Malaysia's Industry 4.0 initiative slow on uptake

Malaysia’s embracing of Industry 4.0 ― the digital transformation of the country's manufacturing sector ― is slow on the uptake as industry players grapple with funding issues, mindset shift and low expertise. According to local experts, Malaysia is still in the infancy stage in terms of automating, remaining at the 2.0 level (mass production, assembly line).

The Edge Markets | 28 June 2017

Asean's fight to keep manufacturing edge

The challenge facing Asean is clear: Can this major manufacturing zone retain its competitive edge in the face of rapidly evolving technology? Asean accounts for about 5 per cent of global manufacturing in value-added terms. It is the seventh-largest producer globally in the auto industry, employing about 800 000 workers. Yet the region is not immune to the effects of 3D printing, robotics and automation.

The Straits Times | 7 June 2017

India to provide China competition in low-cost manufacturing

While China loses its edge in low cost manufacturing competitiveness to the Mighty Five Malaysia, India, Thailand, Indonesia and Vietnam India is likely to emerge as the frontrunner on the way to become the world’s new hub for manufacturing.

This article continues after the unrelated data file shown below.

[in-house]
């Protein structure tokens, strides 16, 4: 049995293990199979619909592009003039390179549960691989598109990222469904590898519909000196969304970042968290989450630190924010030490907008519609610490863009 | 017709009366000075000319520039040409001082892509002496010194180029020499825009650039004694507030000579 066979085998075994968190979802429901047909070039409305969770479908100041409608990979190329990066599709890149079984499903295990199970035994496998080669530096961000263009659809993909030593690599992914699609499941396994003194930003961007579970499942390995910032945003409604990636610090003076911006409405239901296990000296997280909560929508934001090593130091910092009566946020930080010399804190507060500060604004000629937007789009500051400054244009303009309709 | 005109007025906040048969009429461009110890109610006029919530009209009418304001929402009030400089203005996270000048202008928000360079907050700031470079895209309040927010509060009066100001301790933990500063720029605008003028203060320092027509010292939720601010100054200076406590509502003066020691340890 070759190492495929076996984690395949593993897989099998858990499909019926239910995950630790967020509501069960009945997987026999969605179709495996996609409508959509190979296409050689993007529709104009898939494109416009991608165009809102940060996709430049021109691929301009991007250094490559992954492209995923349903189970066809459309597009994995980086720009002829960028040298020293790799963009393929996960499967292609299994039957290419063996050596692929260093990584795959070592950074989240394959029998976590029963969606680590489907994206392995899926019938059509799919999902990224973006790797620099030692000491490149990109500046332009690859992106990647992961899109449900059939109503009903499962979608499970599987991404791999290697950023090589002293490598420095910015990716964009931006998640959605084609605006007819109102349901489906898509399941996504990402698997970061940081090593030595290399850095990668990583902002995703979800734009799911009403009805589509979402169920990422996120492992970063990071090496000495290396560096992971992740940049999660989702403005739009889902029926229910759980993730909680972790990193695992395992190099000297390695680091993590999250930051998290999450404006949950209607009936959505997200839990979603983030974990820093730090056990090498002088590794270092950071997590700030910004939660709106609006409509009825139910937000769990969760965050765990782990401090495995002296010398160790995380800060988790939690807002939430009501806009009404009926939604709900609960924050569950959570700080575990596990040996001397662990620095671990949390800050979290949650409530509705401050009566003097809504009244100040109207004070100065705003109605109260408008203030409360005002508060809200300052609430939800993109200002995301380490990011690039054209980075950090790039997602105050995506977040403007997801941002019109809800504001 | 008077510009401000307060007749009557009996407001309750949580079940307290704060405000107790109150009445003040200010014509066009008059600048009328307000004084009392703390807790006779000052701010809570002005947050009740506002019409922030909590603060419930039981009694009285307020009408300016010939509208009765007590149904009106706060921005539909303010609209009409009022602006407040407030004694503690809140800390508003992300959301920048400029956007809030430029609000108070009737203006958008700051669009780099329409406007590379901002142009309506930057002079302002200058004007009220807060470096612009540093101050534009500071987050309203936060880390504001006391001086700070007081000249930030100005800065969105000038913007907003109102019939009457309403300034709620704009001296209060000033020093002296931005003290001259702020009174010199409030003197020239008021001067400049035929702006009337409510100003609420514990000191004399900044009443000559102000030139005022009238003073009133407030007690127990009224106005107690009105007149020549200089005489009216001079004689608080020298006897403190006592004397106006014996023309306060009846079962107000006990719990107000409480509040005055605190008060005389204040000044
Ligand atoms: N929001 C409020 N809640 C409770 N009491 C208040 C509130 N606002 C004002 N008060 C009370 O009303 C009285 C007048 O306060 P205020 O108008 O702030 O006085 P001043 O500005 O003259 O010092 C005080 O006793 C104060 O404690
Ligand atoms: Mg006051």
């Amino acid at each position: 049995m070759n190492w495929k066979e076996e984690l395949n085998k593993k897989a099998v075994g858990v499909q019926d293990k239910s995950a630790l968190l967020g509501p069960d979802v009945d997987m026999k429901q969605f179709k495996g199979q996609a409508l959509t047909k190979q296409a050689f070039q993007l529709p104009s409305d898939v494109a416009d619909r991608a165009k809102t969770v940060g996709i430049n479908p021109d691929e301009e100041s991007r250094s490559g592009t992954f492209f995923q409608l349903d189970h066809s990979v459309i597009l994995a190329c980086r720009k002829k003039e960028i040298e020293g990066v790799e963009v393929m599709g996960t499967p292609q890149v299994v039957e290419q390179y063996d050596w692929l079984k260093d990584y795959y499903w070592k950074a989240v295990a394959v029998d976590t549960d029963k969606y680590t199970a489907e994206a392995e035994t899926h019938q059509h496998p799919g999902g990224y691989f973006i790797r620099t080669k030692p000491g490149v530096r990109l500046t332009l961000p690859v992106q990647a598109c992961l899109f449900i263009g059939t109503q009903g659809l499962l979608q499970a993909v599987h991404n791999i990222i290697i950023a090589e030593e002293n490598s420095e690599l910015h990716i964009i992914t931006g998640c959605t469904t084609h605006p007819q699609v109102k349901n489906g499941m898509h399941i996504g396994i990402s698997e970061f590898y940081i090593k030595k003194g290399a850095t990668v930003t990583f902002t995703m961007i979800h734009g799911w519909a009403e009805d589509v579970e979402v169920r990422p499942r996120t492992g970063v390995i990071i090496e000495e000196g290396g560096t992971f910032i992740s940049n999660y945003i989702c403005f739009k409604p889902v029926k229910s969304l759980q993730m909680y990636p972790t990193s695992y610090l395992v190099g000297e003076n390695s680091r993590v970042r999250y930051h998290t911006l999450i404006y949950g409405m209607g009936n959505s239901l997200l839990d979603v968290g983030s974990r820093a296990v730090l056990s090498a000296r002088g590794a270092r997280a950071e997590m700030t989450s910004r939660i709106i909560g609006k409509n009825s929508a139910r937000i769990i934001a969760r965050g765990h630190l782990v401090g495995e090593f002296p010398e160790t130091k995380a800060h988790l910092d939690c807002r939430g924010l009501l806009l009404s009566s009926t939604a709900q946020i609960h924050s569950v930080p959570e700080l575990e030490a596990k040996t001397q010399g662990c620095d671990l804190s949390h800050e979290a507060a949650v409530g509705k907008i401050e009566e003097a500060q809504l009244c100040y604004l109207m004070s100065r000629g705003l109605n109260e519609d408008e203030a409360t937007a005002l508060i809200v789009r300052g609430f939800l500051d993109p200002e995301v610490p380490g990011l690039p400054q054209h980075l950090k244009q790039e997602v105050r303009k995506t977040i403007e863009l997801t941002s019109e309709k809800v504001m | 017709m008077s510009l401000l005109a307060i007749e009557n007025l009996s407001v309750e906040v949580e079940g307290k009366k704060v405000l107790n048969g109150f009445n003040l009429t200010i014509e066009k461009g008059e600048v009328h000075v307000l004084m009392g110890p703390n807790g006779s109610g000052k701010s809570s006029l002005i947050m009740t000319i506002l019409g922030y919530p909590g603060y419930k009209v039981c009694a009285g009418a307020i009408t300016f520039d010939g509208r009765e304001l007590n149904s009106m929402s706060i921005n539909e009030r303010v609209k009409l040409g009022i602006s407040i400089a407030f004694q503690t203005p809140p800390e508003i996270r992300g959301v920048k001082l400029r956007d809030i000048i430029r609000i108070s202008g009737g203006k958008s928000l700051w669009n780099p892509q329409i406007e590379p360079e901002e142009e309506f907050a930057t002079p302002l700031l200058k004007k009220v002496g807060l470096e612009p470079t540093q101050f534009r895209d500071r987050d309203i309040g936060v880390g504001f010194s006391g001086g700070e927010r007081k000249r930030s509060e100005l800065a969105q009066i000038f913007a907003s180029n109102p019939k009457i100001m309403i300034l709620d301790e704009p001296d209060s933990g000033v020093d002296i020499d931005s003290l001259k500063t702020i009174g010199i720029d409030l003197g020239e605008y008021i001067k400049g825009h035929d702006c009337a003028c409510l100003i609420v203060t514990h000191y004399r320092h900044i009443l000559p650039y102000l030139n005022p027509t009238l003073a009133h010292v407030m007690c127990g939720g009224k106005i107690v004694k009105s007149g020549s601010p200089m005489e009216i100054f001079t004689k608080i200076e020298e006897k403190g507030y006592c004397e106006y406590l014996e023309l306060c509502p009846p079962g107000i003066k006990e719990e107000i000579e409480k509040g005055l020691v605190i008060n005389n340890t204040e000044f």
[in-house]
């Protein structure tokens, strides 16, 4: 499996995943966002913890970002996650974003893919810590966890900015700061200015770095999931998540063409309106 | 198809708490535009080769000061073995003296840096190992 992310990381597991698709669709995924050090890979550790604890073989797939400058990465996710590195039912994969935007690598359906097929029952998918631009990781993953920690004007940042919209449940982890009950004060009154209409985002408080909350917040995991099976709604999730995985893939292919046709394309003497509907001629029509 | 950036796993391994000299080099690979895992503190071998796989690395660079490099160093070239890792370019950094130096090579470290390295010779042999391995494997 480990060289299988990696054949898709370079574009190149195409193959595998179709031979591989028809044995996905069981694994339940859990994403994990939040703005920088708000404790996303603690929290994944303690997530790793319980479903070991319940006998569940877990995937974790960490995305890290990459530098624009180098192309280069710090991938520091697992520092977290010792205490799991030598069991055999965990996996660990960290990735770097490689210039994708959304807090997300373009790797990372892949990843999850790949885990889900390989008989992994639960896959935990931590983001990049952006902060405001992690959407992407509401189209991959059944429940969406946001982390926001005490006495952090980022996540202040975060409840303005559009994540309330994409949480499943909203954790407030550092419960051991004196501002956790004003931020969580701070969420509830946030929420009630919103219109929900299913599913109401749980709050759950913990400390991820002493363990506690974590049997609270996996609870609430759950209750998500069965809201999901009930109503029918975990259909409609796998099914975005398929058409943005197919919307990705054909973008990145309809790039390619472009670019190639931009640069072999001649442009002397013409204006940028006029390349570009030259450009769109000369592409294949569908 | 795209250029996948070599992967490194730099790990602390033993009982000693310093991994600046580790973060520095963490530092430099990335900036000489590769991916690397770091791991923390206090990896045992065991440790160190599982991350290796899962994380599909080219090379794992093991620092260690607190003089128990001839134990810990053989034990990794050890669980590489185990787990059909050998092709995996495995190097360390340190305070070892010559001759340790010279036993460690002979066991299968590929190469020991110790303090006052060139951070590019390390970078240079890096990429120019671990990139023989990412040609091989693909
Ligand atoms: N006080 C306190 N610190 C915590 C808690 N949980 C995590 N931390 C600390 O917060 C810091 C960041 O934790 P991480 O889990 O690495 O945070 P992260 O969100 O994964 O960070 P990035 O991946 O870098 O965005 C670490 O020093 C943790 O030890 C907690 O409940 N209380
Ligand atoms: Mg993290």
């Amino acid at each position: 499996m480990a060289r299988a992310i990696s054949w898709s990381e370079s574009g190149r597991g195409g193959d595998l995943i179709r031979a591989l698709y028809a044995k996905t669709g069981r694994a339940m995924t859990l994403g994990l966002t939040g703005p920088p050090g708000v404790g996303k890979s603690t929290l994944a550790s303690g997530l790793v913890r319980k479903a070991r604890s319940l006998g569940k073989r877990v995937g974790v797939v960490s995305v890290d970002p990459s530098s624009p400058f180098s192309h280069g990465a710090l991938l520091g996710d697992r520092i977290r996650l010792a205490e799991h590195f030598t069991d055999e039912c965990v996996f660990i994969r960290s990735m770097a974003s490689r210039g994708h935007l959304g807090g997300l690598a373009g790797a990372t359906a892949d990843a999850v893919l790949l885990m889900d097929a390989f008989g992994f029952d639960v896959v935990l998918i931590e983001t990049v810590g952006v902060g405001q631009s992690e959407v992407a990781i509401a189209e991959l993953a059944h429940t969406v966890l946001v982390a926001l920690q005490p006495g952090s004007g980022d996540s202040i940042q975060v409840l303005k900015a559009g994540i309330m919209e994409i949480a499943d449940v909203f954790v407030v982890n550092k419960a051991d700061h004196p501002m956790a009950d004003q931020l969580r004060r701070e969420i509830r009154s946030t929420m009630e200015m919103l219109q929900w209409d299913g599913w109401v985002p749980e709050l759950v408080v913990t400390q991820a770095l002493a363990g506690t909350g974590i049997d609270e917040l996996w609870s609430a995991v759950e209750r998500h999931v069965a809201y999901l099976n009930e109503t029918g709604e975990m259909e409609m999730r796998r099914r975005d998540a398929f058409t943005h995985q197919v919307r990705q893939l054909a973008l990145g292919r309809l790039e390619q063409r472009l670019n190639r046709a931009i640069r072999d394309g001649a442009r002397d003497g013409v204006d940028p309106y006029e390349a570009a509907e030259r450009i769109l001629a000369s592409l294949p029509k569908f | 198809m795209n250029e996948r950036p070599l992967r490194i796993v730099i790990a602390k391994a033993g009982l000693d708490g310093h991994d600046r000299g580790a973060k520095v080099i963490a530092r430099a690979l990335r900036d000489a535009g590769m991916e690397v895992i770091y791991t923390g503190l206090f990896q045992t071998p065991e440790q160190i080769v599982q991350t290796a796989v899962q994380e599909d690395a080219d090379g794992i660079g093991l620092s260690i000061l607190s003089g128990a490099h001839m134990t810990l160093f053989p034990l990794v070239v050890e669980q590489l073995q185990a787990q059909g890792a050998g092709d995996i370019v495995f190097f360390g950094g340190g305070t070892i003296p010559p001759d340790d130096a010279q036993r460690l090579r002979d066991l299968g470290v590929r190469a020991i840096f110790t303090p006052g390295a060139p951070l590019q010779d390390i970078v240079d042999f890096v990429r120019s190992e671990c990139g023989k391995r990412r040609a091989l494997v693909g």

Eurasia Review | 29 March 2017

Global manufacturing giants back China's industrial evolution

The world’s second largest economy is transforming from ”Made in China” to ”Made by China”. While China’s manufacturing sector is still in the medium stage of industrial modernization, numerous measures have been rolled out to digitize and modernize, involving many opportunities for foreign firms.

CHINADAILY | 20 March 2017

India needs more leaders to put auto parts Inc on global map

Over the last 6 years, Indian auto parts exports have grown at an annual rate of 18 percent. Now, parts makers need to move from products to solutions, focusing on innovation and synergies with the global supply chain.

The Economic Times | 6 February 2017

Transforming India into a global IT hub

The IT Industry has played a key role in putting India on the global map and has emerged as a significant source of economic growth. However, India lags behind in electronics hardware manufacturing capabilities. This is due to a myriad of challenges, including the lack of a robust infrastructure and a local component ecosystem.

Business Standard | 17 January 2017

Myanmar manufacturing set for takeoff

With the end to economic sanctions triggering an investment boom and an abundance of low-cost labour, Myanmar's nascent manufacturing industries look set for major growth. The textile industry is the first to take off, as cost advantages translate into international competitiveness. But the country needs to widen the scope of industries that both import technology and also create jobs.

Nikkei Asian Review | 14 January 2017